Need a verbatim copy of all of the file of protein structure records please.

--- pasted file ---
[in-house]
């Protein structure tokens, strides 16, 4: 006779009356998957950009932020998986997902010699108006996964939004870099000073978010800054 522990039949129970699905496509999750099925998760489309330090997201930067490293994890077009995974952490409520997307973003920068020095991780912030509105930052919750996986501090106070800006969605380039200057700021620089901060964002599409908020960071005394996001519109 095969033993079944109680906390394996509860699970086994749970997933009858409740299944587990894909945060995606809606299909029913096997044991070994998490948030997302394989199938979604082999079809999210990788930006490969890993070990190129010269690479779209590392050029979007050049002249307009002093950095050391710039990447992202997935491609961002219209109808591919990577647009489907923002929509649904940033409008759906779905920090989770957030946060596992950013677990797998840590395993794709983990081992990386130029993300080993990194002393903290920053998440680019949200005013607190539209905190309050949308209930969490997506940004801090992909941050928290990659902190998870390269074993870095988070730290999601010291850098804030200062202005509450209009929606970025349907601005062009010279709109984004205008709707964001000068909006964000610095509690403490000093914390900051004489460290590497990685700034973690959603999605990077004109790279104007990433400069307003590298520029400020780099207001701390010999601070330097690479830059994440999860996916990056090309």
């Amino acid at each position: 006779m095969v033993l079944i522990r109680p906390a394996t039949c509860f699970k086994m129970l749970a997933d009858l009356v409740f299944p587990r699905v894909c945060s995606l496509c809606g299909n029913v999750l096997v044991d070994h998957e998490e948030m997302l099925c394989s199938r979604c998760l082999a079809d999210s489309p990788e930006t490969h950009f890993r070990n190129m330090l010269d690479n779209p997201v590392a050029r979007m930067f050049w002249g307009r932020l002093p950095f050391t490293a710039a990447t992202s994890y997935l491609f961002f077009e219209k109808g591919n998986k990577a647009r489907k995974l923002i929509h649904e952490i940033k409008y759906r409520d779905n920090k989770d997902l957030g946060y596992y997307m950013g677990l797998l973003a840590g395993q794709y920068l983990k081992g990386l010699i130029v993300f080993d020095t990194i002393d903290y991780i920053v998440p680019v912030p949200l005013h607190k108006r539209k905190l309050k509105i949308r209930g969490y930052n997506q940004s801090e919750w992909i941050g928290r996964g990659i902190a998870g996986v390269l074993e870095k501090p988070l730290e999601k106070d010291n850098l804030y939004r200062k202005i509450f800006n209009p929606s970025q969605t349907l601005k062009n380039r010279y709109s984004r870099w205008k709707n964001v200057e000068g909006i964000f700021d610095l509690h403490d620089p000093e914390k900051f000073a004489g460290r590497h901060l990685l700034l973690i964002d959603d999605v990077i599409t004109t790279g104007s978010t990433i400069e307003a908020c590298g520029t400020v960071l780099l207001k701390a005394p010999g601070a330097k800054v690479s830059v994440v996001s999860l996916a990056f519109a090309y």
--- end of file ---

[in-house]
């Protein structure tokens, strides 16, 4: 006779009356998957950009932020998986997902010699108006996964939004870099000073978010800054 522990039949129970699905496509999750099925998760489309330090997201930067490293994890077009995974952490409520997307973003920068020095991780912030509105930052919750996986501090106070800006969605380039200057700021620089901060964002599409908020960071005394996001519109 095969033993079944109680906390394996509860699970086994749970997933009858409740299944587990894909945060995606809606299909029913096997044991070994998490948030997302394989199938979604082999079809999210990788930006490969890993070990190129010269690479779209590392050029979007050049002249307009002093950095050391710039990447992202997935491609961002219209109808591919990577647009489907923002929509649904940033409008759906779905920090989770957030946060596992950013677990797998840590395993794709983990081992990386130029993300080993990194002393903290920053998440680019949200005013607190539209905190309050949308209930969490997506940004801090992909941050928290990659902190998870390269074993870095988070730290999601010291850098804030200062202005509450209009929606970025349907601005062009010279709109984004205008709707964001000068909006964000610095509690403490000093914390900051004489460290590497990685700034973690959603999605990077004109790279104007990433400069307003590298520029400020780099207001701390010999601070330097690479830059994440999860996916990056090309």
């Amino acid at each position: 006779m095969v033993l079944i522990r109680p906390a394996t039949c509860f699970k086994m129970l749970a997933d009858l009356v409740f299944p587990r699905v894909c945060s995606l496509c809606g299909n029913v999750l096997v044991d070994h998957e998490e948030m997302l099925c394989s199938r979604c998760l082999a079809d999210s489309p990788e930006t490969h950009f890993r070990n190129m330090l010269d690479n779209p997201v590392a050029r979007m930067f050049w002249g307009r932020l002093p950095f050391t490293a710039a990447t992202s994890y997935l491609f961002f077009e219209k109808g591919n998986k990577a647009r489907k995974l923002i929509h649904e952490i940033k409008y759906r409520d779905n920090k989770d997902l957030g946060y596992y997307m950013g677990l797998l973003a840590g395993q794709y920068l983990k081992g990386l010699i130029v993300f080993d020095t990194i002393d903290y991780i920053v998440p680019v912030p949200l005013h607190k108006r539209k905190l309050k509105i949308r209930g969490y930052n997506q940004s801090e919750w992909i941050g928290r996964g990659i902190a998870g996986v390269l074993e870095k501090p988070l730290e999601k106070d010291n850098l804030y939004r200062k202005i509450f800006n209009p929606s970025q969605t349907l601005k062009n380039r010279y709109s984004r870099w205008k709707n964001v200057e000068g909006i964000f700021d610095l509690h403490d620089p000093e914390k900051f000073a004489g460290r590497h901060l990685l700034l973690i964002d959603d999605v990077i599409t004109t790279g104007s978010t990433i400069e307003a908020c590298g520029t400020v960071l780099l207001k701390a005394p010999g601070a330097k800054v690479s830059v994440v996001s999860l996916a990056f519109a090309y």